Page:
A t-Shaped Cross Vs. an I-Shaped Cross Discussed

Matthew 27:40, The cross. Stauros, the Koine Greek word for cross, like most words in all languages, has several meanings. To arrive at the true meaning of a word, we can’t just look at the first meaning in a list of dictionary definitions or choose the meaning that best suits our personal biases or theologies.

Too determine which dictionary definition of a word best applies to a particular word in a literary situation, we must consider all the meanings of a word and then look at the context of the literature in which the word is found, and then choose the meaning that best fits.

Even then, well meaning people will have differences of opinions on this (e.g. The Companion Bible, by E.W. Bullinger, appendix 162). This is the dilemma that scholars who translate literary documents from one language to another face. This is the case with the Koine Greek word, cross, which is found in the NT some 32 times.

Stauros literally refers to “an upright, pointed stake used for fencing or in the construction of a stockade.” It can also refer to a torture instrument, or a cross on which the Roman’s executed criminals. A stauros came in several basic forms: a vertical upright, pointed stake, or an upright stake with a crossbeam resembling our capital letter “T” or our small Continue reading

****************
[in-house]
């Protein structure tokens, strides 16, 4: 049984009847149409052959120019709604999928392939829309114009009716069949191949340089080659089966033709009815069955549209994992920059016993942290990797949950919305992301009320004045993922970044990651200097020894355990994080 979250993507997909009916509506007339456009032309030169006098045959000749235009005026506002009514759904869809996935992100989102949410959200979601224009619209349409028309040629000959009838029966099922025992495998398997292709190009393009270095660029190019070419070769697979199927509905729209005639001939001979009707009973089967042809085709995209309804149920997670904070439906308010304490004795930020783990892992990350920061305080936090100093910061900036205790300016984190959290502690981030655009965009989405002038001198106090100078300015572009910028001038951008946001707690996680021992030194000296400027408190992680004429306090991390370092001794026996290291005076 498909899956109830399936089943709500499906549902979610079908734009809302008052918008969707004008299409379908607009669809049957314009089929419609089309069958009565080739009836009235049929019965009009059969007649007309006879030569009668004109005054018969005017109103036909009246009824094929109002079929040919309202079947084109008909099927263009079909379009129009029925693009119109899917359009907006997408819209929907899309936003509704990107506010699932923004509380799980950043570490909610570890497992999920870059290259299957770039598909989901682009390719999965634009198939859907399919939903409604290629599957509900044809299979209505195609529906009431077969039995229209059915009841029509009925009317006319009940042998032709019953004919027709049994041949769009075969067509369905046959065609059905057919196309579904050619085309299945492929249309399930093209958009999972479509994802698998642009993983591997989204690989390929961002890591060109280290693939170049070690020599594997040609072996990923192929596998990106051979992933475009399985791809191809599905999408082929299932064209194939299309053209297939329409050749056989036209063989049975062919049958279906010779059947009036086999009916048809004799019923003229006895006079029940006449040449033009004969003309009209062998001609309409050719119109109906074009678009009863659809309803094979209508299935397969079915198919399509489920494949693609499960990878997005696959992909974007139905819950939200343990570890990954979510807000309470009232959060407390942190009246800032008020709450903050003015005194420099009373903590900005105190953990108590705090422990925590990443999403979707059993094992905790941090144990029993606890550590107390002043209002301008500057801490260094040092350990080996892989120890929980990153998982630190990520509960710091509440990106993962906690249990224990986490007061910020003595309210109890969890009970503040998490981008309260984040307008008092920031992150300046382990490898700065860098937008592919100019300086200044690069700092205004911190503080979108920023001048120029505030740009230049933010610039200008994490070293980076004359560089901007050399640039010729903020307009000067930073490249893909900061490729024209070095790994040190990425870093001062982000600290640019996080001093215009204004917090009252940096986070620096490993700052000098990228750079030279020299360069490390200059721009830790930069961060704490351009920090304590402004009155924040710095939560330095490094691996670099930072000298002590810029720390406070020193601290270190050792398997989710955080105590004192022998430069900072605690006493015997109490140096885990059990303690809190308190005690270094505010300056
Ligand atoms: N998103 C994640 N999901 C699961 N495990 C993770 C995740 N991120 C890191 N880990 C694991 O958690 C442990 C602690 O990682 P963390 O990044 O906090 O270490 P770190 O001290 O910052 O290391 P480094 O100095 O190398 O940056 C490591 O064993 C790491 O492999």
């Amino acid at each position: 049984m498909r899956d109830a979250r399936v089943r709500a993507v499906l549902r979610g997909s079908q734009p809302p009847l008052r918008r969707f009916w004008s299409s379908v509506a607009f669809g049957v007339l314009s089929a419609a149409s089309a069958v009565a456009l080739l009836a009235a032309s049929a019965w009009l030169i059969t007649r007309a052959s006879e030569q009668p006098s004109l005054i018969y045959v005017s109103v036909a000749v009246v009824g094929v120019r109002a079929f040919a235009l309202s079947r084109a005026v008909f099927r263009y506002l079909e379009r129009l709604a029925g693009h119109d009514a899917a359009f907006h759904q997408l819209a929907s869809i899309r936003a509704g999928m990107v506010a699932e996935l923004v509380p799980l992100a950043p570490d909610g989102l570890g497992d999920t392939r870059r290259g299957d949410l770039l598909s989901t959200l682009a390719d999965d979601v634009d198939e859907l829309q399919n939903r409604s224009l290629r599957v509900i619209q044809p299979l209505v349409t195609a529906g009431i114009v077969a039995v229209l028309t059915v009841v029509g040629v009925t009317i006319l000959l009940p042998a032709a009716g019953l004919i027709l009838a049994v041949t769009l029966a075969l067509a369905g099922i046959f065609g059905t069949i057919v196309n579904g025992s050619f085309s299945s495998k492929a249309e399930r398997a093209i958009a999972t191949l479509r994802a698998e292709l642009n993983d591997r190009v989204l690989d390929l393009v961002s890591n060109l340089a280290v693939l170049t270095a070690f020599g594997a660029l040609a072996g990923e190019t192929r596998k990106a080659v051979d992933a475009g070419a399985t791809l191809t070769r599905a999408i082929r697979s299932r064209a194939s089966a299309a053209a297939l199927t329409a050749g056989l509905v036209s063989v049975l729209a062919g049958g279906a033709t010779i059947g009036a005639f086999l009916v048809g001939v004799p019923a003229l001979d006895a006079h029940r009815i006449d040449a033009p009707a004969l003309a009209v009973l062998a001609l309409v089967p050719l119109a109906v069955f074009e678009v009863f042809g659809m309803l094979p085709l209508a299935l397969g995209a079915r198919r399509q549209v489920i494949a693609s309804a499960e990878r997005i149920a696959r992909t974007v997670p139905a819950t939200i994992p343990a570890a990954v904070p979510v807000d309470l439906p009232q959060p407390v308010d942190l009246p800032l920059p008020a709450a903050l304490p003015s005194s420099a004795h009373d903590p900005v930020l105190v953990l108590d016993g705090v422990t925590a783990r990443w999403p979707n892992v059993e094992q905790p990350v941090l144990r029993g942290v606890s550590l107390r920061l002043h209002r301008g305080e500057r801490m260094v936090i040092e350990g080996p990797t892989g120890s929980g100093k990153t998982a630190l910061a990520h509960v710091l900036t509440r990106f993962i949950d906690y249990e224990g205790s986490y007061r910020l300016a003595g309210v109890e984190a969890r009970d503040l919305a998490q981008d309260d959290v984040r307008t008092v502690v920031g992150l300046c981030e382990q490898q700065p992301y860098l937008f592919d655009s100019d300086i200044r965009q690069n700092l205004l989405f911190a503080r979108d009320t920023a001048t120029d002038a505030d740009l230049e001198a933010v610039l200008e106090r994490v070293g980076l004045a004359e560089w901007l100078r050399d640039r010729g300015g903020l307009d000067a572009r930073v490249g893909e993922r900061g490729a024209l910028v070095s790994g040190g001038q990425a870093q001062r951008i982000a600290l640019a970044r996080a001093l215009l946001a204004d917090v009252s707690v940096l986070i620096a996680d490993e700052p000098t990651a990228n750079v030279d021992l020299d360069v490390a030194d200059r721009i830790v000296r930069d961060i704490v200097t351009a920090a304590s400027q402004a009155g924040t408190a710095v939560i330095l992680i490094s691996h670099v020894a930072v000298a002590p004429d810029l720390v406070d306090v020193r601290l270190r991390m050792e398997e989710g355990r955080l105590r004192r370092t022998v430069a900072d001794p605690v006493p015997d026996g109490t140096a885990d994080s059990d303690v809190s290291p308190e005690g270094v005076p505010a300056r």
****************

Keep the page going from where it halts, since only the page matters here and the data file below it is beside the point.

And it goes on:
The Science of the Crucifixion

Matthew 27:35, Crucified him. 

By Cahleen Shrier, Ph.D. (originally posted at http://www.apu.edu/articles/15657/)

Each year, Cahleen Shrier, Ph.D., associate professor in the Department of Biology and Chemistry [at Azuza Pacific University in California], presents a special lecture on the science of Christ’s crucifixion. She details the physiological processes a typical crucified victim underwent and teaches her students to see Christ’s death on the cross with new understanding. The exact events in this scenario may not have happened in Jesus’ specific case, but the account is based on historical documentation of crucifixion procedures used during that time period. Please be aware that the following is of a realistic and graphic nature.

It is important to understand from the beginning that Jesus would have been in excellent physical condition. As a carpenter by trade, He participated in physical labor. In addition, He spent much of His ministry traveling on foot across the countryside. His stamina and strength were, most likely, very well developed. With that in mind, it is clear just how much He suffered: If this torture could break a man in such good shape, it must have been a horrific experience.

Matthew 26:36-46, Mark 14:37-42, Luke 22:39-44

After the Passover celebration, Jesus takes His disciples to Gethsemene to pray. During His anxious prayer about the events to come, Jesus sweats drops of blood. There is a rare medical condition called hemohedrosis, during which the capillary blood vessels that feed Continue reading


 

The “Sacrifice” of Isaac at Mount Moriah and Yeshua the Messiah